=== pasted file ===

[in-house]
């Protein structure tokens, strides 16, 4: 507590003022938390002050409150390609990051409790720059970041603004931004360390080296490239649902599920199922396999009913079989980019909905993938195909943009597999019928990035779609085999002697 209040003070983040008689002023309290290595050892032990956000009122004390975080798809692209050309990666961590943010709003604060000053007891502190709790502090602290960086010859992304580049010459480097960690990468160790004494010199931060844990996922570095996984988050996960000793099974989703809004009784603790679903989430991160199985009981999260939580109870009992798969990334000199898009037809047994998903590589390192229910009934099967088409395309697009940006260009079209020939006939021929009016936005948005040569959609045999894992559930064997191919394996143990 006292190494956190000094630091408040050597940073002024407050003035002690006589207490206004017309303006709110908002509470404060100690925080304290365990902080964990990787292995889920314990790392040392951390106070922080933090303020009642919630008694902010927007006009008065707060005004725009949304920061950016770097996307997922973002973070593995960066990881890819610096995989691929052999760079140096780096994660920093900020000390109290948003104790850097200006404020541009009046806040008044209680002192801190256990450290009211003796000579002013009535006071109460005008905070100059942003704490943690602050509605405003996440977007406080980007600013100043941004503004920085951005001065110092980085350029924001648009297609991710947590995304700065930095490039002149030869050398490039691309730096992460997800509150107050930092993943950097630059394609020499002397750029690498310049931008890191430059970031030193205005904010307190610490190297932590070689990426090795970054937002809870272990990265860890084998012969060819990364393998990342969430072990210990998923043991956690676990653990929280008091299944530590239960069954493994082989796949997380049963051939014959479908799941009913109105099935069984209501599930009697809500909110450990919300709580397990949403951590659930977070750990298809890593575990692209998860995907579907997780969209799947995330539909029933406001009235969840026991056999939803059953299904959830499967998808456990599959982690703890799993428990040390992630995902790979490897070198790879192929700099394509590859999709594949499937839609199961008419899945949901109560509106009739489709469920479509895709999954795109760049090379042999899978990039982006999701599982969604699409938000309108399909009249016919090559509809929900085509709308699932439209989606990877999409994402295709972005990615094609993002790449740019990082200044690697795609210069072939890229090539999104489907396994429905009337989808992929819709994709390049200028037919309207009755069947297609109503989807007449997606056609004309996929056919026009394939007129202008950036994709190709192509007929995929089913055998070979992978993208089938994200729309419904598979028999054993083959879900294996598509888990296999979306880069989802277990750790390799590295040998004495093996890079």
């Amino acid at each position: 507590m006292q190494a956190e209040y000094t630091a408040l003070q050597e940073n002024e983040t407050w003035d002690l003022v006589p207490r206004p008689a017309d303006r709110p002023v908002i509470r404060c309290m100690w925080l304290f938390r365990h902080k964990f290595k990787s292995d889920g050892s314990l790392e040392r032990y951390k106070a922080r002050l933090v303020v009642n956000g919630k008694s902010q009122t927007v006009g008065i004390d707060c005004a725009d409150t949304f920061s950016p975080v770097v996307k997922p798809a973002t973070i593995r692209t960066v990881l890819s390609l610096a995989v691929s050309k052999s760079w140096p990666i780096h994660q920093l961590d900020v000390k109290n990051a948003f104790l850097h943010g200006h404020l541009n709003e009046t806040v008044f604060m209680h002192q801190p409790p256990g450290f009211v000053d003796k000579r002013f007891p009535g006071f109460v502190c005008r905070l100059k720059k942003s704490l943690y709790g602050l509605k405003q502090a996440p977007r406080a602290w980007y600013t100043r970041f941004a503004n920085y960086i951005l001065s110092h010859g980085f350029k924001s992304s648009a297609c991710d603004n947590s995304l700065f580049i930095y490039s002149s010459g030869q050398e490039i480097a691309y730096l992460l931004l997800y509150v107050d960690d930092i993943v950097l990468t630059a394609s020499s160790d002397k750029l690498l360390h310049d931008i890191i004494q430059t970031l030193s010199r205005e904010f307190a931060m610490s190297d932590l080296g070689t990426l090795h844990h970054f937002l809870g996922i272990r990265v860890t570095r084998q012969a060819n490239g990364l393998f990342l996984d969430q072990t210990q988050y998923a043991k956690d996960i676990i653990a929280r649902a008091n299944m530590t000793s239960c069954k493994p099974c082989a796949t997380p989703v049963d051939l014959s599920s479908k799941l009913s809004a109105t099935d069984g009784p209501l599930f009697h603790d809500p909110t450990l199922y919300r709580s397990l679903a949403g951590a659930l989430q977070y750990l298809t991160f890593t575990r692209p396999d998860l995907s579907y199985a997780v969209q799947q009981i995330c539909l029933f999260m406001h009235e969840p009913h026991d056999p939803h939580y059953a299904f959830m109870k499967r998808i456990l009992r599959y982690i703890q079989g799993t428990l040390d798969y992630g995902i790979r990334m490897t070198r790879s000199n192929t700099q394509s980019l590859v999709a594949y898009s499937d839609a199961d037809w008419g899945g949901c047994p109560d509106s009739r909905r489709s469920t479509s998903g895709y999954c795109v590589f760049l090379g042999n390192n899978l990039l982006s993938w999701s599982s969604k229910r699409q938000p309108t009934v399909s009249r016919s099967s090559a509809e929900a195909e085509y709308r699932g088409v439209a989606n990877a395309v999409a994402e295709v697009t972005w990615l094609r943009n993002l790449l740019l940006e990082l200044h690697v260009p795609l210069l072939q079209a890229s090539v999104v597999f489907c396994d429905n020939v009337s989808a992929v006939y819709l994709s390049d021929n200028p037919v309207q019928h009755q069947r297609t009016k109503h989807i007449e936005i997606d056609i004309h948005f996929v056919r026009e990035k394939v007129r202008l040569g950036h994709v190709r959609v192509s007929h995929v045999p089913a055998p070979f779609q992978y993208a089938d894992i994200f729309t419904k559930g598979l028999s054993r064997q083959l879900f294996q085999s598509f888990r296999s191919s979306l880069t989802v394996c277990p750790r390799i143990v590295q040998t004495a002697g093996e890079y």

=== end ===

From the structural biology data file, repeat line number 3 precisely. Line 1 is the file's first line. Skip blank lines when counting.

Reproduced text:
């Amino acid at each position: 507590m006292q190494a956190e209040y000094t630091a408040l003070q050597e940073n002024e983040t407050w003035d002690l003022v006589p207490r206004p008689a017309d303006r709110p002023v908002i509470r404060c309290m100690w925080l304290f938390r365990h902080k964990f290595k990787s292995d889920g050892s314990l790392e040392r032990y951390k106070a922080r002050l933090v303020v009642n956000g919630k008694s902010q009122t927007v006009g008065i004390d707060c005004a725009d409150t949304f920061s950016p975080v770097v996307k997922p798809a973002t973070i593995r692209t960066v990881l890819s390609l610096a995989v691929s050309k052999s760079w140096p990666i780096h994660q920093l961590d900020v000390k109290n990051a948003f104790l850097h943010g200006h404020l541009n709003e009046t806040v008044f604060m209680h002192q801190p409790p256990g450290f009211v000053d003796k000579r002013f007891p009535g006071f109460v502190c005008r905070l100059k720059k942003s704490l943690y709790g602050l509605k405003q502090a996440p977007r406080a602290w980007y600013t100043r970041f941004a503004n920085y960086i951005l001065s110092h010859g980085f350029k924001s992304s648009a297609c991710d603004n947590s995304l700065f580049i930095y490039s002149s010459g030869q050398e490039i480097a691309y730096l992460l931004l997800y509150v107050d960690d930092i993943v950097l990468t630059a394609s020499s160790d002397k750029l690498l360390h310049d931008i890191i004494q430059t970031l030193s010199r205005e904010f307190a931060m610490s190297d932590l080296g070689t990426l090795h844990h970054f937002l809870g996922i272990r990265v860890t570095r084998q012969a060819n490239g990364l393998f990342l996984d969430q072990t210990q988050y998923a043991k956690d996960i676990i653990a929280r649902a008091n299944m530590t000793s239960c069954k493994p099974c082989a796949t997380p989703v049963d051939l014959s599920s479908k799941l009913s809004a109105t099935d069984g009784p209501l599930f009697h603790d809500p909110t450990l199922y919300r709580s397990l679903a949403g951590a659930l989430q977070y750990l298809t991160f890593t575990r692209p396999d998860l995907s579907y199985a997780v969209q799947q009981i995330c539909l029933f999260m406001h009235e969840p009913h026991d056999p939803h939580y059953a299904f959830m109870k499967r998808i456990l009992r599959y982690i703890q079989g799993t428990l040390d798969y992630g995902i790979r990334m490897t070198r790879s000199n192929t700099q394509s980019l590859v999709a594949y898009s499937d839609a199961d037809w008419g899945g949901c047994p109560d509106s009739r909905r489709s469920t479509s998903g895709y999954c795109v590589f760049l090379g042999n390192n899978l990039l982006s993938w999701s599982s969604k229910r699409q938000p309108t009934v399909s009249r016919s099967s090559a509809e929900a195909e085509y709308r699932g088409v439209a989606n990877a395309v999409a994402e295709v697009t972005w990615l094609r943009n993002l790449l740019l940006e990082l200044h690697v260009p795609l210069l072939q079209a890229s090539v999104v597999f489907c396994d429905n020939v009337s989808a992929v006939y819709l994709s390049d021929n200028p037919v309207q019928h009755q069947r297609t009016k109503h989807i007449e936005i997606d056609i004309h948005f996929v056919r026009e990035k394939v007129r202008l040569g950036h994709v190709r959609v192509s007929h995929v045999p089913a055998p070979f779609q992978y993208a089938d894992i994200f729309t419904k559930g598979l028999s054993r064997q083959l879900f294996q085999s598509f888990r296999s191919s979306l880069t989802v394996c277990p750790r390799i143990v590295q040998t004495a002697g093996e890079y």